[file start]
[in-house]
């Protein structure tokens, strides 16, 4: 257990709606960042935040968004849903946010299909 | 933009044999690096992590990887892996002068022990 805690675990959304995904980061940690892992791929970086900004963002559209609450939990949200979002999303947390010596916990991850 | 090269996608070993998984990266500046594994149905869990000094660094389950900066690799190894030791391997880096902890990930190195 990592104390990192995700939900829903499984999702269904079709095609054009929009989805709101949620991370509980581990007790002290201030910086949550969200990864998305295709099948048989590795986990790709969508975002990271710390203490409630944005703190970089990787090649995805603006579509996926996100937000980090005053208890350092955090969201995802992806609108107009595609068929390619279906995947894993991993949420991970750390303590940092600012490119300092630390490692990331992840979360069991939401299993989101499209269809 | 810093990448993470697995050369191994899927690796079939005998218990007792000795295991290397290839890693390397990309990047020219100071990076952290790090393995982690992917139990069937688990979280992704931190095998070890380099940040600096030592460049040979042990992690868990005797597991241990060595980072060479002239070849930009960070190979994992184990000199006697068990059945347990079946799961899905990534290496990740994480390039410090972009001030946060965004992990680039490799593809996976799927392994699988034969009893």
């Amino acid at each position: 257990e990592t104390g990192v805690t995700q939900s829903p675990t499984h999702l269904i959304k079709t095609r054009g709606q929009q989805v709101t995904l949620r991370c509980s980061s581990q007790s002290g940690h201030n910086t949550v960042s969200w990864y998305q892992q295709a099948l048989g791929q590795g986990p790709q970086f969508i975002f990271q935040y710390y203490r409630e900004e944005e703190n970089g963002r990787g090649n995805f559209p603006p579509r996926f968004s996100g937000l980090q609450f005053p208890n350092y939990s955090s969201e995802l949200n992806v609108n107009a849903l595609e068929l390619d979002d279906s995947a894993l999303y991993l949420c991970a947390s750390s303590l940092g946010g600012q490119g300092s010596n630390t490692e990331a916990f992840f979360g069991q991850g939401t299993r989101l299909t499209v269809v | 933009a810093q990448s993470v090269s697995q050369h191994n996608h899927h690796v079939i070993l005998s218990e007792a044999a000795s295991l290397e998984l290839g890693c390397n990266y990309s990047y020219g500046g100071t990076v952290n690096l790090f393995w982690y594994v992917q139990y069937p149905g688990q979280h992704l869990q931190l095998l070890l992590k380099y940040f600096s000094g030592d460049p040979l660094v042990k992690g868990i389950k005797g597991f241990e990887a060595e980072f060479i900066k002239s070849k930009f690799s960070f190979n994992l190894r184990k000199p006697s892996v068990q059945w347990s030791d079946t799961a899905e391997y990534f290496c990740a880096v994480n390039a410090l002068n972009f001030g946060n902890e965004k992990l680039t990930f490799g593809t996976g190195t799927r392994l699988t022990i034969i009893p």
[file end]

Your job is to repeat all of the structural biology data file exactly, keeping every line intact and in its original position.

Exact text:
[in-house]
């Protein structure tokens, strides 16, 4: 257990709606960042935040968004849903946010299909 | 933009044999690096992590990887892996002068022990 805690675990959304995904980061940690892992791929970086900004963002559209609450939990949200979002999303947390010596916990991850 | 090269996608070993998984990266500046594994149905869990000094660094389950900066690799190894030791391997880096902890990930190195 990592104390990192995700939900829903499984999702269904079709095609054009929009989805709101949620991370509980581990007790002290201030910086949550969200990864998305295709099948048989590795986990790709969508975002990271710390203490409630944005703190970089990787090649995805603006579509996926996100937000980090005053208890350092955090969201995802992806609108107009595609068929390619279906995947894993991993949420991970750390303590940092600012490119300092630390490692990331992840979360069991939401299993989101499209269809 | 810093990448993470697995050369191994899927690796079939005998218990007792000795295991290397290839890693390397990309990047020219100071990076952290790090393995982690992917139990069937688990979280992704931190095998070890380099940040600096030592460049040979042990992690868990005797597991241990060595980072060479002239070849930009960070190979994992184990000199006697068990059945347990079946799961899905990534290496990740994480390039410090972009001030946060965004992990680039490799593809996976799927392994699988034969009893």
């Amino acid at each position: 257990e990592t104390g990192v805690t995700q939900s829903p675990t499984h999702l269904i959304k079709t095609r054009g709606q929009q989805v709101t995904l949620r991370c509980s980061s581990q007790s002290g940690h201030n910086t949550v960042s969200w990864y998305q892992q295709a099948l048989g791929q590795g986990p790709q970086f969508i975002f990271q935040y710390y203490r409630e900004e944005e703190n970089g963002r990787g090649n995805f559209p603006p579509r996926f968004s996100g937000l980090q609450f005053p208890n350092y939990s955090s969201e995802l949200n992806v609108n107009a849903l595609e068929l390619d979002d279906s995947a894993l999303y991993l949420c991970a947390s750390s303590l940092g946010g600012q490119g300092s010596n630390t490692e990331a916990f992840f979360g069991q991850g939401t299993r989101l299909t499209v269809v | 933009a810093q990448s993470v090269s697995q050369h191994n996608h899927h690796v079939i070993l005998s218990e007792a044999a000795s295991l290397e998984l290839g890693c390397n990266y990309s990047y020219g500046g100071t990076v952290n690096l790090f393995w982690y594994v992917q139990y069937p149905g688990q979280h992704l869990q931190l095998l070890l992590k380099y940040f600096s000094g030592d460049p040979l660094v042990k992690g868990i389950k005797g597991f241990e990887a060595e980072f060479i900066k002239s070849k930009f690799s960070f190979n994992l190894r184990k000199p006697s892996v068990q059945w347990s030791d079946t799961a899905e391997y990534f290496c990740a880096v994480n390039a410090l002068n972009f001030g946060n902890e965004k992990l680039t990930f490799g593809t996976g190195t799927r392994l699988t022990i034969i009893p």